Tuesday, January 31, 2006
Whoever wrote that scene must of played football because it's really like that after the night of a game. Your body is just one big ache and you can barely move or get out of bed. The sad part is that I am experiencing this sort of pain all over again - and I haven't played football in 20 years.
No, the things that are giving me cricks and pains are things that my body used to laugh off as hardly exercise: biking, long distance runs, yoga (which is basically stretching), and Tae Kwon Do, which is not much more than macho aerobics. And unlike Nolte, I usually can't figure out what I did that is causing a certain pain - all I know is that I wake up with a stiff neck, a sore joint or a leg cramp. I'm not sure what might have caused it. But I do know that aging has something to do with it.
Monday, January 30, 2006
Boy was I naive. All I did was create a situation where management piled on work without giving me rewards.
Now that I am older and wiser I spend up to half my time dealing with issues that have nothing to do with satisfying customers or creating corporate value: politicking, networking, stroking egos, managing conflict. And this is in a job where I am content to stay at the level I am at. I am not bucking for a promotion - I am doing this just to stay where I am.
But I am starting to figure out that this is what work is all about - at the higher levels anyway.
Sunday, January 29, 2006
Of course the logo they really want to use looks like this:
More "I love oppressive totalitarian states" Google logos can be found at Michelle Malkin's site, which is where this was one found.
Thursday, January 26, 2006
Wednesday, January 25, 2006
My instructor in my negotiating class is none other than Jim Camp, author of Start with No. His whole premise is that nearly every U.S. business person has been conditioned not to negotiate, but bargain. And this ultimately hurts your position in any transaction where the other side can take advantage of this knowledge.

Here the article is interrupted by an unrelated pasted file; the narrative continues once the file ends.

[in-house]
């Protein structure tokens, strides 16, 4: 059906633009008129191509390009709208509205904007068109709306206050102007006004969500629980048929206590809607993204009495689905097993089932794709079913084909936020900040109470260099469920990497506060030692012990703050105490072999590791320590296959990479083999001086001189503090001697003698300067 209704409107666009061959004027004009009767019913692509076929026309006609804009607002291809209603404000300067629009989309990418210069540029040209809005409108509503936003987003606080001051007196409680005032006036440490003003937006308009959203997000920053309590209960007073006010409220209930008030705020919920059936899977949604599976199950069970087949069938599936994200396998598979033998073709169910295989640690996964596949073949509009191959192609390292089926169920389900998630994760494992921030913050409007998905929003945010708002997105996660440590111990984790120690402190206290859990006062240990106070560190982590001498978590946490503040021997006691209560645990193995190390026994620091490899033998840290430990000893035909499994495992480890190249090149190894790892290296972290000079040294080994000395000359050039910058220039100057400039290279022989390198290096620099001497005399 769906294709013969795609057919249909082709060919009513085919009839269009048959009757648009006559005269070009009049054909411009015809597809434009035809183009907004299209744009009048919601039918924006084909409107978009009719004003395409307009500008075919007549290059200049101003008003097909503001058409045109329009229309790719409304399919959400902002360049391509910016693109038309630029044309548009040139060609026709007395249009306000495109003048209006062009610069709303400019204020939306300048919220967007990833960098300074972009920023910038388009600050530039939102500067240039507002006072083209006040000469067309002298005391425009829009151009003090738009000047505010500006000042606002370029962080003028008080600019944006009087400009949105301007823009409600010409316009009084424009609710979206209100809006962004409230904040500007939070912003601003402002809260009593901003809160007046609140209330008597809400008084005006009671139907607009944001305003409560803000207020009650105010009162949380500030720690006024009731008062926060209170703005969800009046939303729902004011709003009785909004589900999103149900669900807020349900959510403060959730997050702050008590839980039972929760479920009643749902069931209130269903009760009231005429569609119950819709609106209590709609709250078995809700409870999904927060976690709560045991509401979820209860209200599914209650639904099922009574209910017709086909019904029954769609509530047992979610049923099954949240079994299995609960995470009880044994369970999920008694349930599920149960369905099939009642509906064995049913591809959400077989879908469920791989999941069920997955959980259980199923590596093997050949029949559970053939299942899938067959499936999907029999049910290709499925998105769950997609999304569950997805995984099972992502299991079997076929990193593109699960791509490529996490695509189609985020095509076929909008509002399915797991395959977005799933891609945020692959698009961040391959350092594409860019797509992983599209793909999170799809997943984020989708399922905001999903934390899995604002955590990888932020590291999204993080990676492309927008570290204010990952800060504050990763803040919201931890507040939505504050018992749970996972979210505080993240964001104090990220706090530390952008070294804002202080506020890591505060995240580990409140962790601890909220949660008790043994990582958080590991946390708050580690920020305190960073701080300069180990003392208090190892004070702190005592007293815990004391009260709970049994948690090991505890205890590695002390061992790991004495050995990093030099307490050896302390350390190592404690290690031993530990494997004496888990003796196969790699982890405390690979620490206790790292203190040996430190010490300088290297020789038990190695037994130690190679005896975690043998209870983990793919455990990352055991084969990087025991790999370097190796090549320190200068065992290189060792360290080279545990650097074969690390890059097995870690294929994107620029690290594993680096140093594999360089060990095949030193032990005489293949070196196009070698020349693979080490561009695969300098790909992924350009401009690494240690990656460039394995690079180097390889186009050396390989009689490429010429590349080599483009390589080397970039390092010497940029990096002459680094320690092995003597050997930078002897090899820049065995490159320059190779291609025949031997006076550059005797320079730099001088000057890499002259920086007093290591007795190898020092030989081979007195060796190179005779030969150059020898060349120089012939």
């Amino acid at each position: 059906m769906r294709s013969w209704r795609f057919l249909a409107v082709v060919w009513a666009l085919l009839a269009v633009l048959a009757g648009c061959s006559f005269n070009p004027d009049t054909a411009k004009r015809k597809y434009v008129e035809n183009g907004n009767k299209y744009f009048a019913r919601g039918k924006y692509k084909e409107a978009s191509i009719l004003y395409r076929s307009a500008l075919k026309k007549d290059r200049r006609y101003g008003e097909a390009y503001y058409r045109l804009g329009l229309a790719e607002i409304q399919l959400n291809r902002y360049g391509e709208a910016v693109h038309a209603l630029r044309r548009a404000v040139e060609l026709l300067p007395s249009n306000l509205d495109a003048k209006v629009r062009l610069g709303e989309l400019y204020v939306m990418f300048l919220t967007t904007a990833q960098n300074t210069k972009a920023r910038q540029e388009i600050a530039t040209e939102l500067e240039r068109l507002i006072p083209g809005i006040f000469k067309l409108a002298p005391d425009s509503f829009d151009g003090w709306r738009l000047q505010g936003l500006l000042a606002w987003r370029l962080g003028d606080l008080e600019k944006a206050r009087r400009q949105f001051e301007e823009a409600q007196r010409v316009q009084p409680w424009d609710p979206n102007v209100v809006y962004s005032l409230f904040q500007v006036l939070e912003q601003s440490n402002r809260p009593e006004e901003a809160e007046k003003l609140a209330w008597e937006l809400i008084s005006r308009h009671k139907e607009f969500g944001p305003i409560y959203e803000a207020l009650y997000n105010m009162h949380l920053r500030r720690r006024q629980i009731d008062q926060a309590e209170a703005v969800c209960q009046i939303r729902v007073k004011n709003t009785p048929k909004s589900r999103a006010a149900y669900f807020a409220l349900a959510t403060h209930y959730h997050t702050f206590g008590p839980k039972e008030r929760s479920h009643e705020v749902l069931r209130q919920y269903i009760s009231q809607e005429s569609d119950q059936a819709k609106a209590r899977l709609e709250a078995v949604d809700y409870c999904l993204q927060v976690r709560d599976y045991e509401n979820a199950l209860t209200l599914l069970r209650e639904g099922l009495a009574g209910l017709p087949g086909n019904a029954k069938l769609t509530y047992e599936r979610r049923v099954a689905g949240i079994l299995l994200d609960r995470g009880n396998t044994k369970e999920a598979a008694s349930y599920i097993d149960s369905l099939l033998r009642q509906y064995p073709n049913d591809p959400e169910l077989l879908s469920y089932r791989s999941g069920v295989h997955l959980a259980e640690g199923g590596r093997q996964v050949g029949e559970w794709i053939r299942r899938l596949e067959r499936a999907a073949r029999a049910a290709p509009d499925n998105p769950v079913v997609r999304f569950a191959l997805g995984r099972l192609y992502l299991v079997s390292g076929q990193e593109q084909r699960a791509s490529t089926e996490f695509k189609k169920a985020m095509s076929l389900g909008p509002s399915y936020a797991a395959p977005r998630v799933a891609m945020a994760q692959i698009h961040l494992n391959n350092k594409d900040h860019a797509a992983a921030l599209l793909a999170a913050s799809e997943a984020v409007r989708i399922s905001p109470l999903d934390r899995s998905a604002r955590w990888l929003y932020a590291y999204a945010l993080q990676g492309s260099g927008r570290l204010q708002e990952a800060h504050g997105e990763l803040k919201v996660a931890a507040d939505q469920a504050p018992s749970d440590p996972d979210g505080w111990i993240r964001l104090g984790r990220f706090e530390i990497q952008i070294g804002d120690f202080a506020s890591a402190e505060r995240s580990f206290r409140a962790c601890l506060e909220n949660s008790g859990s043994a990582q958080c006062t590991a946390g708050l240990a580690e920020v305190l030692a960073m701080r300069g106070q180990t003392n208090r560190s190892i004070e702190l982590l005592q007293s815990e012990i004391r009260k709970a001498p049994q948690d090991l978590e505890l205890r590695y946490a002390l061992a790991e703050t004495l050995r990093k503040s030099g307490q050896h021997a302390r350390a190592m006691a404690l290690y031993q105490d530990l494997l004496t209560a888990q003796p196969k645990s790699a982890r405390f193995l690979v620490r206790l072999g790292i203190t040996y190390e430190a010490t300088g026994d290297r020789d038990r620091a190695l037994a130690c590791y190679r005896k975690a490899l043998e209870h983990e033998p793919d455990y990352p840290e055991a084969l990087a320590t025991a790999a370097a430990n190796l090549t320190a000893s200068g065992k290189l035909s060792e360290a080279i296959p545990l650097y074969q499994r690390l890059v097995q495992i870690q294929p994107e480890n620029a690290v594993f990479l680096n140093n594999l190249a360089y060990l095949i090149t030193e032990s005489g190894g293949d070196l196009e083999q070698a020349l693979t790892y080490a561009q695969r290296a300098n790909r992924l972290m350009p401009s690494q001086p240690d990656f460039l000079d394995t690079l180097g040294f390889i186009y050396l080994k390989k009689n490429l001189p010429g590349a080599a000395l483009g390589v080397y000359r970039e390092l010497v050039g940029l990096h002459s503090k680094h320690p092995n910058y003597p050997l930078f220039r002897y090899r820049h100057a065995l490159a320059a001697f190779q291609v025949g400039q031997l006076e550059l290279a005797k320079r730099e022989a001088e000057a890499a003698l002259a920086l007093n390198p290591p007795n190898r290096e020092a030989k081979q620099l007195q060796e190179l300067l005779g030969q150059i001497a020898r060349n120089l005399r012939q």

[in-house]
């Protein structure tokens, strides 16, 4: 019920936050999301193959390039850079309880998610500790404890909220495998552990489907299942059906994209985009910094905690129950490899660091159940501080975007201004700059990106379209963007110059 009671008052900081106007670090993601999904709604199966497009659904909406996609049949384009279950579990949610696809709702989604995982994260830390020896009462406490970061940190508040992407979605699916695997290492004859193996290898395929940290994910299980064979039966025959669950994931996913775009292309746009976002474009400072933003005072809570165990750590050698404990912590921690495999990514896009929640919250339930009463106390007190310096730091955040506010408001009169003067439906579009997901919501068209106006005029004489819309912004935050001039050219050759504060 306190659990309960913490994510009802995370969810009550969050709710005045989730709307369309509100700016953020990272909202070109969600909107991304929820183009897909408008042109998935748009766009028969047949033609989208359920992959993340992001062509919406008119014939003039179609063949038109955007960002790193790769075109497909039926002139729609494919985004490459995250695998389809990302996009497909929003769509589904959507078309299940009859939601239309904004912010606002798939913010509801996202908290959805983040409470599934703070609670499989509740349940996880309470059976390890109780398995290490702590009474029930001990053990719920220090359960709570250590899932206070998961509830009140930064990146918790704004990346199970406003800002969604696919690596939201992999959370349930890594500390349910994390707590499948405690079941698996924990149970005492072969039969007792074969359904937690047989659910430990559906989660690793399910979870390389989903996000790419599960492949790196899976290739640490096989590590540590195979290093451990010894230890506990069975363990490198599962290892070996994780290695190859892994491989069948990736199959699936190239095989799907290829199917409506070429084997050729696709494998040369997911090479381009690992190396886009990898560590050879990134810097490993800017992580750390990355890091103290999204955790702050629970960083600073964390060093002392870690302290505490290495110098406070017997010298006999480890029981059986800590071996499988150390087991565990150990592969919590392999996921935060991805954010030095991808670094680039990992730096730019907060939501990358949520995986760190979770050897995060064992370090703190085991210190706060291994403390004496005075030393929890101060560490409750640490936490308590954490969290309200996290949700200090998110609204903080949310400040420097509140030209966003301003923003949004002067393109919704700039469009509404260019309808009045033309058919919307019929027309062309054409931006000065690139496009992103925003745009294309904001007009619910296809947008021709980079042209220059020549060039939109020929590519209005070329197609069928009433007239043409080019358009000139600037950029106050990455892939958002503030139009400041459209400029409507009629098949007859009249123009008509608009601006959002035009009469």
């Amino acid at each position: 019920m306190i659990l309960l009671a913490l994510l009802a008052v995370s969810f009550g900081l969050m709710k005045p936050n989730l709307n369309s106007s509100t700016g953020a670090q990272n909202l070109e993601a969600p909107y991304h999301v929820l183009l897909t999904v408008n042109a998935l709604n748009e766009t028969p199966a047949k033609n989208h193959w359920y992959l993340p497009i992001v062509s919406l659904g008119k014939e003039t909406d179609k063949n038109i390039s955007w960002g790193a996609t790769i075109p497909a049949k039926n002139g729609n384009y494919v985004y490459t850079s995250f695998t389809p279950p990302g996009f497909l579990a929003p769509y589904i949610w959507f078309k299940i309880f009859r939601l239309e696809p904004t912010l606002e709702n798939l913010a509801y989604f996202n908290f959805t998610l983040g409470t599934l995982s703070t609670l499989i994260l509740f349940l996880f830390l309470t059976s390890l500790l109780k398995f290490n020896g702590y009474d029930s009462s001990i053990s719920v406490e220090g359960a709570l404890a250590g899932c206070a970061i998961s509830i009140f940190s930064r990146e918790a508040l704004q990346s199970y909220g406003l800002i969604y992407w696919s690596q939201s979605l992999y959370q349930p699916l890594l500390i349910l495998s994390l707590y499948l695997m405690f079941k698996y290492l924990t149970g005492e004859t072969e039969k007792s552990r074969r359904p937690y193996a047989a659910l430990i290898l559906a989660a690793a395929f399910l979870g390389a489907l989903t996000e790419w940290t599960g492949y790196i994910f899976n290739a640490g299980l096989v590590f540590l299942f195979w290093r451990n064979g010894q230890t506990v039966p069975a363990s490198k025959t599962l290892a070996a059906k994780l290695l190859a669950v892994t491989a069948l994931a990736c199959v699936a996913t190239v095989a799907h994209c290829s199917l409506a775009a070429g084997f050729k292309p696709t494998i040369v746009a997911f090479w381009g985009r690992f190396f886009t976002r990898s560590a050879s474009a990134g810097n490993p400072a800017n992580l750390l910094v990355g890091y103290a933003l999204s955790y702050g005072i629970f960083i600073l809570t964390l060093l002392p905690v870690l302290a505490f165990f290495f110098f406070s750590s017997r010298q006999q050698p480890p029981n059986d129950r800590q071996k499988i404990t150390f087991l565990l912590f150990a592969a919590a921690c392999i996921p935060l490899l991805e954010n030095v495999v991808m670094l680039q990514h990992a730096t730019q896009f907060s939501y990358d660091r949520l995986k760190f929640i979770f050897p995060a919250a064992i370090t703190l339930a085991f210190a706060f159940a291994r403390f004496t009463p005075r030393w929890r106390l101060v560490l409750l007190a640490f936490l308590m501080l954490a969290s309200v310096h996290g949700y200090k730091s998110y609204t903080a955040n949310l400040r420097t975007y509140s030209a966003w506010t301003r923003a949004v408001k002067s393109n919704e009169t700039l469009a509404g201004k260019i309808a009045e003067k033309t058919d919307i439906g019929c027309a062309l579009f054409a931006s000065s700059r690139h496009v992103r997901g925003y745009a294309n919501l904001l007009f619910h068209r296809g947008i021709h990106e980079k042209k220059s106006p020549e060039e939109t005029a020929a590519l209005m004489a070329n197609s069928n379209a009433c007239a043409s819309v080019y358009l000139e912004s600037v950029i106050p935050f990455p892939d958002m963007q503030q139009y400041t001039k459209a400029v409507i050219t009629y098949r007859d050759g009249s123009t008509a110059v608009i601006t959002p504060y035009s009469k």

I have noticed this issue in overseas negotiations where I know that "win-win" is, well, foreign to the other side. I don't even try it. However, there are actually negotiating schools in the U.S. specifically tailored to take advantage of "win-win" people, and have purchasing departments as their largest clients.
Camp doesn't teach how to "win" against win-win, but creates a whole new system for approaching negotiations. And the basis of this system is that giving the other party veto power - the ability to say no - is the key for moving negotiations forward. In fact, taking away that veto power is a sure fire way to have a difficult and ultimately unsuccessful negotiation.
Jim's approach in the seminar has been to break down our thought systems, or as he says, "make you feel uncomfortable", which he was successful in doing since he is putting out ideas that go against standard business practices. I am not going to go into extreme detail of his system since if you are curious you can buy his book, but here are a few interesting points from today:
- All decisions are based on emotion. No ifs, ands or buts. This was one of his first points and the one that I argued with him the most on. The logic side of the brain will rationalize the decision, but the actual decision will be based on emotion.
- NO is a decision. Once an adversary says "no" they will move out of the emotional side of the brain back to the rational side and you can move negotiations along. This is why he says to "Start with No" in your negotiations. "No is the beginning of negotiation."
- One thing I really agreed with him on was BATNA* - Best Alternative to a Negotiated Agreement and a staple of Getting to Yes. All a BATNA does is allow you to negotiate with yourself.
We spent a good part of the day creating tools and going over examples (which are also in the book). Like any seminar I think there will be items that will be valuable, along with some chaff that I will end up throwing out, but so far it has been an interesting experience.
* UPDATED Sept 2007 - After taking a similar seminar from the authors of "Getting to Yes", I realize that the BATNA concept was not what I thought it was, and Camp is using it differently than it was meant.